Waiting for the Verdict by Abraham Solomon, is hanging at the D’Orsay, as part of a special exhibit, Crime and Punishment. It is owned by the Tunbridge Wells Museum and Art Gallery in Tunbridge Wells, England, about 40 miles southeast of London.

The D’Orsay is renovating the Impressionist wing, and has loaned out a number of those paintings during the renovation, and relocated some to the lower floors, displacing a lot of French Salon art and many of Honoré Daumier’s works. As a side note, the move shows us something important about Impressionist art: it loves light. The usual location is flooded with natural light. When it is shown in the side galleries, poorly lit by fluorescents, it loses its luster. Many of the paintings usually hung there actually benefit from that lack of light, their dark foreboding is multiplied.

Jake Remington had a piece entitled junkandfumefriends:

Bill Egnor had the latest chapter in his novel-in-progress:

Time spent on watch is malleable; it stretches; it compresses and generally flows unevenly. The Shadow liked to stand when on watch. He would take a position outside the light of the fire and stand, still as a tree, with only his eyes moving. In some ways it was nearly as good as sleep, putting the mind in a state that it will notice any threatening sounds or movement, but not really fully awake. This was the state that the Shadow was in as the moon set behind the mountains leaving the sky to the stars alone.

In his altered state, his mind noted, without concern, that the forest slowly went completely silent. It was just one fact that sat there, a bright spot, in a mind that was as still and dark as lake, in the night. Then a fog began to form all around the bottom of the hill, tendrils of mist snaking up from the main body of the cloud, like tentacles of a giant, white, sea creature. This fact was added to the strange silence, but again did not ring the bells of alarm in the watcher. It was, in fact, the smell that brought the Shadow to full consciousness. It was the smell of childhood, the remembered smell of high level evil, sharp in the back of his throat, brimstone and ashes, the smell of home.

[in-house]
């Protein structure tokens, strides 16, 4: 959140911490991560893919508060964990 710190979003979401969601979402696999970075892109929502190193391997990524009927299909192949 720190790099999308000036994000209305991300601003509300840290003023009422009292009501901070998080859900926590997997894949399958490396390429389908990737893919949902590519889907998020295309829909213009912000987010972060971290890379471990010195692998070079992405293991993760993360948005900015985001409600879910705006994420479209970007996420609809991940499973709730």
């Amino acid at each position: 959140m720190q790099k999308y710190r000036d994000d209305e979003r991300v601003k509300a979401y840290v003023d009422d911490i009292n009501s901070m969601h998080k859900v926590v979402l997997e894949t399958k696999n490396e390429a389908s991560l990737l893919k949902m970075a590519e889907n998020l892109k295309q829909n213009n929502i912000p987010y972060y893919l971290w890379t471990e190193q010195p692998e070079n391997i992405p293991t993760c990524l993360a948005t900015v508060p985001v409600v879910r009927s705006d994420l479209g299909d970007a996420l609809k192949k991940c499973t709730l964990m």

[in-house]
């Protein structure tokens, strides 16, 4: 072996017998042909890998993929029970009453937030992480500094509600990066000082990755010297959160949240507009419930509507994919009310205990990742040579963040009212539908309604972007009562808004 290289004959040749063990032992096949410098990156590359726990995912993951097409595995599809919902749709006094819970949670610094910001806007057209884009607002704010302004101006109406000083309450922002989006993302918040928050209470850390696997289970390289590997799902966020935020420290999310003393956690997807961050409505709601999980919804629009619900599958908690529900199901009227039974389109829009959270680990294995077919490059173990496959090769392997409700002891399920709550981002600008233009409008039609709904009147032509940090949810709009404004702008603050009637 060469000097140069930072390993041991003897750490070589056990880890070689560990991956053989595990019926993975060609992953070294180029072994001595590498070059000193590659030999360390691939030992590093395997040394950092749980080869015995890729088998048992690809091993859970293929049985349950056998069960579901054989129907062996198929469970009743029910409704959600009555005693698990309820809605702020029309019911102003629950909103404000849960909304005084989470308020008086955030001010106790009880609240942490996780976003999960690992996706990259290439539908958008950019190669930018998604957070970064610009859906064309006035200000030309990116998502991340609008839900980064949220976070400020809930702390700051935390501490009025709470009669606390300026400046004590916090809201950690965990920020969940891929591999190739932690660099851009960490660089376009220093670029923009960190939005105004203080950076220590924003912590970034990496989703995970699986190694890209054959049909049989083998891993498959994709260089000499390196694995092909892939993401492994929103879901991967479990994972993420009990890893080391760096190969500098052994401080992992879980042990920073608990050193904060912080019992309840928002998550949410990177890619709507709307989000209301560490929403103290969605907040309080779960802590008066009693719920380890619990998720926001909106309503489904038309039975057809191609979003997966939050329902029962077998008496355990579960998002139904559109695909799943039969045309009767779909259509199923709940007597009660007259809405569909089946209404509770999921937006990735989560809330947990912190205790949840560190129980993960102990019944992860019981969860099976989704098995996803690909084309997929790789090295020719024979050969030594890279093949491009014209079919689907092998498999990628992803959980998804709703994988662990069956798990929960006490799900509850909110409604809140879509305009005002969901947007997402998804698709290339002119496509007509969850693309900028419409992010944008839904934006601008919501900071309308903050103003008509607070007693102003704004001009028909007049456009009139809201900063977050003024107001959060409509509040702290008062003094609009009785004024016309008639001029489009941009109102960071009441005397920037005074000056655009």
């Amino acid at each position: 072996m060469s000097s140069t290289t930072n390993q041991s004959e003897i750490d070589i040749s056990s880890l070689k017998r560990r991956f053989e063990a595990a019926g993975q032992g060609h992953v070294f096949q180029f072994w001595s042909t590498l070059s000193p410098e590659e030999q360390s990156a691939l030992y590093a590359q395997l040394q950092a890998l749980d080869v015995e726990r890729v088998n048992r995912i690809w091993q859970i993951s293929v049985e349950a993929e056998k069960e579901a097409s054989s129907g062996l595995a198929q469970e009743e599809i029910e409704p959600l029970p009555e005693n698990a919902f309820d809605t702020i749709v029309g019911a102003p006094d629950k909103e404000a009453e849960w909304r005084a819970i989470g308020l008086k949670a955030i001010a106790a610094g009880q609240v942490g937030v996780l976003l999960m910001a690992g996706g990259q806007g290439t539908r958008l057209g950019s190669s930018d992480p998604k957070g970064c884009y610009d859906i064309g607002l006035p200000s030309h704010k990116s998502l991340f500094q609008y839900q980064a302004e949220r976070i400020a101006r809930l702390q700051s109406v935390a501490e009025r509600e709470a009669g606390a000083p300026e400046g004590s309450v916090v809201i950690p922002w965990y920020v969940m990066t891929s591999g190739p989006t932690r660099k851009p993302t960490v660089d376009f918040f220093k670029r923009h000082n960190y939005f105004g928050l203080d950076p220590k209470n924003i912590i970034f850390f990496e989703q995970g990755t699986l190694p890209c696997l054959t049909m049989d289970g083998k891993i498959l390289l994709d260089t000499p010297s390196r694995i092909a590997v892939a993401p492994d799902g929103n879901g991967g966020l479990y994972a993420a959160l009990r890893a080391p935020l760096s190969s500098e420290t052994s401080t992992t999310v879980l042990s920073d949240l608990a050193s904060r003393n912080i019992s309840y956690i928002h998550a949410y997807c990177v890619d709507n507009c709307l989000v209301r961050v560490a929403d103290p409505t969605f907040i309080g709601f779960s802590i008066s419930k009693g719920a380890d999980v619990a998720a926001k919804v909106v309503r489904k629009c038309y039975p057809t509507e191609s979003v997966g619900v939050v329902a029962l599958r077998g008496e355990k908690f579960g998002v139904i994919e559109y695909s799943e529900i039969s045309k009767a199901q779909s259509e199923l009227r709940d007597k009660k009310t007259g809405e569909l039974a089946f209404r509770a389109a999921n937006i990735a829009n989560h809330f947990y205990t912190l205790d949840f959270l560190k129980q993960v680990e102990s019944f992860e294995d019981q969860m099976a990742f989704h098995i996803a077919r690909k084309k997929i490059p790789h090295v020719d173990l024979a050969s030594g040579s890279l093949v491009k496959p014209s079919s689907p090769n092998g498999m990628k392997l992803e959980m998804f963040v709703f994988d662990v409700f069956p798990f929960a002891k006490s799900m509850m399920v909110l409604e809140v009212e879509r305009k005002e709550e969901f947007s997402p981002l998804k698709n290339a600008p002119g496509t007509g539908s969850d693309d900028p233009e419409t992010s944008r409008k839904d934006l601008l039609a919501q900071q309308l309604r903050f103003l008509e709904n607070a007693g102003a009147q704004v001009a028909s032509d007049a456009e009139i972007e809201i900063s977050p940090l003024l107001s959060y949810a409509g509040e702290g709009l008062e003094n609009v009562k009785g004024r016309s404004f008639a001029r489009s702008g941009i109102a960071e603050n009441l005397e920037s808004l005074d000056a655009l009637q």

Mitchell Frye brought us Street Art:

nagura posted a drawing from Asia:

Art Threat brought word of an interesting documentary, and an interview with its creators:

Anna Sarkissian and Ameesha Joshi are emerging filmmakers from Montreal, Quebec, currently making a documentary in India "on a shoestring budget" about women boxers called With this Ring. The synopsis from the film’s site:

Winning four world titles is not enough to get noticed in India, just ask 27 year-old boxing champion Mary Kom. She could have been a household name by now if she had chosen to pursue a more “ladylike” sport like tennis or ?eld hockey. Instead, she is ?ghting against centuries of tradition in a country that expects women to be sweet and docile. With cropped hair, de?ned shoulders and a mean left hook, she is anything but your typical Indian girl.

With This Ring lets you step into the ring with members of the Indian Women’s National Boxing Team. From their villages to the podium, these girls quickly rise to the top of their game. At the 4th World Women’s Boxing Competition in 2006, the Indian team makes a clean sweep, winning eight medals and the Championship Team title. They of?cially become the best women’s boxing team in the world. And the most under-appreciated.

Art Threat recently fired off a few questions to this dynamic duo. Their responses, with images, and a sneak peak video of the film are below.

And person1597 closed out the day with psychedelia:

How about something Exotic… How about an Event Horizon!

Infall_3

On Food Sunday, Toby Wollin kicked things off with the news:

Wow. It’s hot here today and we’re putting a new roof on one of the sheds. Or, rather the DH and The Boy are putting a new roof on and I am alternatively shaking pompoms, taking up iced tea, and doing little bits of work at the sewing machine and out on the north side of the house in the garden. But, enough of ME – to the news!!